Tuesday, January 3, 2023

Neville & Bagge's 1895 215 through 219 West 106th Street


Real estate developer Walter D. Starr had big plans for his newly-acquired vacant lot on West 106th Street between Amsterdam Avenue and Broadway in 1894.  He commissioned the architectural firm of Neville & Bagge to design three five-story "stone front flats" on the site.  But then something went wrong.  On March 2, 1895 the Record & Guide reported that he had sold the "projected" buildings to Matthew C. Kervan.

Kervan forged ahead with the upscale project.  Neville & Bagge's plans, which estimated the total construction cost at $115,000 (about $3.83 million in 2023), included modern amenities like "steam-heating, hardwood trim, electric bells, metal cornice, etc."  (The electric bells would summon servants to the dining rooms, parlors, or bedrooms.)

Neville & Bagge produced three handsome, identical structures, each four bays wide and five stories tall.  Short stone stoops with beefy newels and substantial, pierced wing walls rose to the entrances, centered within the rusticated brownstone bases.  Dignified porticos supported by fluted Scamozzi columns graced the entrances.  The upper floors were faced in warm Roman brick and trimmed in brownstone.  The architects drew inspiration from Florentine palazzi in the frames and pediments of the windows.  Together, the row created a courtly presence along the block.

There were two apartments of seven and eight rooms each per floor.  An advertisement noted the buildings sat on a "private house block" with "asphalted street" and provided "hall attendance."  (Uniformed hall boys provided services like bringing packages to the door, taking mail, and such.)  Rents ranged from $80 to $95 per month, or about $3,200 today for the more expensive.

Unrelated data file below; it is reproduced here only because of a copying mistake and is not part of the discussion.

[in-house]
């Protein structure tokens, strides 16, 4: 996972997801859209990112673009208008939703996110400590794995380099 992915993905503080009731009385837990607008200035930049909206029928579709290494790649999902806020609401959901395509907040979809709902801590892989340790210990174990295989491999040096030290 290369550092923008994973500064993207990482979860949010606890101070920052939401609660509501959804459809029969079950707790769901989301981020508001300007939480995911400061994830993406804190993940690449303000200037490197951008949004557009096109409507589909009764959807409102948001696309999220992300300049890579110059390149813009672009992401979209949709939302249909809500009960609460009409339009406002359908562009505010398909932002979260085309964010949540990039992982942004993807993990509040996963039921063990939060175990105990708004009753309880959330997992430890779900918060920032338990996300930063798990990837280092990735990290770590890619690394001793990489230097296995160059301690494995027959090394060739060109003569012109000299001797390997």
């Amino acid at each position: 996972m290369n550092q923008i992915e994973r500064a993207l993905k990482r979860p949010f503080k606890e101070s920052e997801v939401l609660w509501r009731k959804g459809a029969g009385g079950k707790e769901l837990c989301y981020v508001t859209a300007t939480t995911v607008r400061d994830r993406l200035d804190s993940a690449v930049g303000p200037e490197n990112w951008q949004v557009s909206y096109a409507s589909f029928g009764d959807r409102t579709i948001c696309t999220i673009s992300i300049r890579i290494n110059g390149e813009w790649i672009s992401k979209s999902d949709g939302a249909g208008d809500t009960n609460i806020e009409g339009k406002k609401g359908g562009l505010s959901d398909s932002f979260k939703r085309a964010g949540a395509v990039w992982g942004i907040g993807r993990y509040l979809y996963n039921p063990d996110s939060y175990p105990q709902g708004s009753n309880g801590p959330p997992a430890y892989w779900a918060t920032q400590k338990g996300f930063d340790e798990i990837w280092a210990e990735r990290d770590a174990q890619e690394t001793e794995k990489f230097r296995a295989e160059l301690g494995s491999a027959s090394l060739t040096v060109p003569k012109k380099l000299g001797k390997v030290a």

The apartments filled with well-to-do professionals, like Bryant Harmon Blood and his wife, the former Gertrude Woodard Langley.  They couple most likely met at Cornell University.  Two years after their graduations in 1889 they were married.  The Bloods were among the initial residents of 215 West 106th Street.  

Unlike Gertrude Blood, who taught Latin, most of the female tenants had no professions, and busied themselves with clubs and teas.  Among Gertrude's neighbors in 215, for instance, was Mrs. E. F. Chadwick, whose name annually appeared in Club Women of New York.

Columbus Gerhardt Ely, his wife Sarah, and her daughter Ruth Ann Stetter from a previous marriage, were initial residents of 217 West 106th Street.  Following Ruth's marriage to John Fairchild VanLaun in 1899, she and her husband moved into the apartment.  Sarah Ely sent out wedding announcements in November that noted, "At Home, Thursdays in December."